How to Free Up More Time and Money for Your Creative Business

Let’s begin a series on transitioning to your creative business full time, eh? And to kick it off, let’s go ahead and get into how you can begin to free up more time and money for your business.

Cutting expenses and creating more time for myself were keys to being able to finish my first book and launch I won’t lie to you–some of it was painful . . . truly difficult, but I’d absolutely do it again 17 times if I had to. The day I was able to leave my blah/meh/ahhhhh! job so that I could create materials that matter, was pretty much one of the largest turning points in life for me. If you’ve done the same, then you’ve likely felt this for yourself. If you’re working toward making the transition to full time, then I have a little story for you.

The video below is a smidgen of my story and some of the things that made the biggest difference in my transition. At the end of the video, I make a special call for help with a project I’m planning and launching soon, so please share if you know someone it applies to. But P.S. There’s a whole post below as well with some additional resources to help you with Step 1 of transitioning to working for yourself full time: freeing up more time and more funds for yourself and your business.

A story about my transition to full-time creative work

How to Free Up More Money for Your Creative Business

So, the first step of this process is to honestly and accurately assess how much you’re spending each month in life and in business. I want to take you through this process and give you some suggestions on how to cut back.

First: Look up bank statements, credit card statements, your PayPal account, and receipts from the last three months (for both your personal life and business). Use the spreadsheet below to total up all of your expenses.

Note: If a category is missing, add it. Try to remember any cash you spent as well. Only you can see this document, so try to be super duper honest with yourself. Click on the spreadsheet below, then select File –> Make a copy to create a copy in your own Google Sheets.

Life and Business Budgeting

As I said in the video, cutting back on the unnecessary stuff and only spending money where I had to, really helped clear my mind. It also relieved some stress and freed up funds for when I needed them for business expenses.

Second: Figure out areas you can cut back in. With each category (and each expense within each category) ask yourself:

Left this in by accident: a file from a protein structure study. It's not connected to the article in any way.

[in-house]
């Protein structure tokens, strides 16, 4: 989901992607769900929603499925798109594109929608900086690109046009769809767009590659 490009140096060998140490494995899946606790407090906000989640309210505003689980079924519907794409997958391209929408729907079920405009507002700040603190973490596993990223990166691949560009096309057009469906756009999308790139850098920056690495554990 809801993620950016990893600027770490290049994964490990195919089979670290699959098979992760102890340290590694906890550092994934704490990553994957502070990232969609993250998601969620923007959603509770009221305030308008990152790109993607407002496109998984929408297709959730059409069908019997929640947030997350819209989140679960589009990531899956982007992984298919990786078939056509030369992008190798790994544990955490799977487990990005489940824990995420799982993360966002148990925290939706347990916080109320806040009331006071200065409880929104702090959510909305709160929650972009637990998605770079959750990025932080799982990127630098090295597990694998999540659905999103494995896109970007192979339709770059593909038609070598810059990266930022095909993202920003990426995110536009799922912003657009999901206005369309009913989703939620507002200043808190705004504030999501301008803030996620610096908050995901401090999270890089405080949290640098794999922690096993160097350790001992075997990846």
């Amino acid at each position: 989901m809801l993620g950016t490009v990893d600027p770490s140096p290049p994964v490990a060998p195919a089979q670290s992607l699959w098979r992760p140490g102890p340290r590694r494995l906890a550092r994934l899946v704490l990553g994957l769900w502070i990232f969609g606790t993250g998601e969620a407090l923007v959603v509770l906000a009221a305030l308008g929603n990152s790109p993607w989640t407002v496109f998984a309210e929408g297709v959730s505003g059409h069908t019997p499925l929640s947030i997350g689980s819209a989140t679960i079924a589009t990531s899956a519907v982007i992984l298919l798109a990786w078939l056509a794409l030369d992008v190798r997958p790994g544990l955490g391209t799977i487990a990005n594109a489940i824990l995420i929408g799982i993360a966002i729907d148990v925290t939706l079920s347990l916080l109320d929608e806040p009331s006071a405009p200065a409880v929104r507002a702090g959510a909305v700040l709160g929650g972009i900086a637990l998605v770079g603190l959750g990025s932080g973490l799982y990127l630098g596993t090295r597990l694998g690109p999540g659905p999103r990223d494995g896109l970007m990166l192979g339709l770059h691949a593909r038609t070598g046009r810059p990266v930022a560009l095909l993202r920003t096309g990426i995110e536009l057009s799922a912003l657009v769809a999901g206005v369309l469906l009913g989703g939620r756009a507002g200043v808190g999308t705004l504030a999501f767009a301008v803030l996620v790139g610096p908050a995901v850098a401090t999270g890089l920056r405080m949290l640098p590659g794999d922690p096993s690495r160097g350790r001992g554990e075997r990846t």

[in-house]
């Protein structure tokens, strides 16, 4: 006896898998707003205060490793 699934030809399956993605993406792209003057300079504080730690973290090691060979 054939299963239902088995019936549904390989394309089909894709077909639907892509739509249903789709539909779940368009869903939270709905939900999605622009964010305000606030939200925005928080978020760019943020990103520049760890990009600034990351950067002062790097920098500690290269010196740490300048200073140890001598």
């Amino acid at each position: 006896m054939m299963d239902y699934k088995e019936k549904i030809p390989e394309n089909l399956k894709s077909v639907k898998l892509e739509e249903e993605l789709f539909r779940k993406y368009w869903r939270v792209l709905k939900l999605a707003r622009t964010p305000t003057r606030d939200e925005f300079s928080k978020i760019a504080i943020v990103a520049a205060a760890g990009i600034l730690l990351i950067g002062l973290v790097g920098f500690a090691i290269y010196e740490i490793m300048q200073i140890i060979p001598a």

7 Epic Time Investments You Can Make in Your Business

Today, I think we should discuss time. Specifically ways to invest your time that will have epic effects on your brand and the way you do business.

I want to share seven areas that I’ve invested major time in and I hope you’ll stick with me as I explain the multiple benefits and applications of each area. I really think making these time investments can help any freelancer, infopreneur, blogger, or solopreneur . . . but if you disagree with me by the end of the list, just know I was under the influence of a long IKEA trip (by myself) when I thought this up . . . and no one should be held responsible for what they scheme up by the end of a 3-hour IKEA marathon. No one.

1. Making videos. Even though I hated being in front of the camera when I first started.

As an introvert with unruly hair, I thought it wise to stay off-screen for most of my life. But, with the way the Internet evolves and explodes every single day, I thought it unwise to not try multiple forms of media. If you run an Internet business like I do, then my #1 rule for us is:

Once you arrive, don’t stay at your destination too long; you have to set a new course.”

Whatever goal you’re setting right now, once you hit it, celebrate, have a Martin Scorsese marathon, play some Scrabble and drop Z’s and X’s and J’s on your opponent, then set a new course. Even if your new course is taking your current project to the next level. Trying to apply IRL (in real life) speed to an online business is like trying to apply tortoise speed to the hare. Wait. Bad example. The tortoise beat the hare . . . but you get what I mean.

Area #1: Make some videos, yo. All the videos.


  • Videos increase the chances of people on the Internet finding you.
  • They take your brand to the next level of helpfulness.
  • They attract people who are prone to get a little lost in too much text.
  • They allow you to communicate certain things (tutorials, deep thoughts, etc.) more effectively than screenshots or words that don’t come with tones or facial expressions.
  • You can get out your thoughts faster when you speak (on video) than you can in text.

Try: G+ Hangouts On Air, YouTube tutorials, screencasts of your computer screen, recorded presentations, or any other type of video that helps you communicate with your ideal audience.

P.S. >> Tools: I use Camtasia or QuickTime for screen recordings, a DSLR and a lavalier mic for recording myself, and I upload most of my content to YouTube + Vimeo.

10 Tips to Help You Transition from a Blogger to a Creative Coach

Many of the insanely sexy blogger friends I’ve been talking with lately via email and social media (yes, you’re included in the insanely sexy category, if you’re wondering) have been going through the process of realizing they are more than bloggers.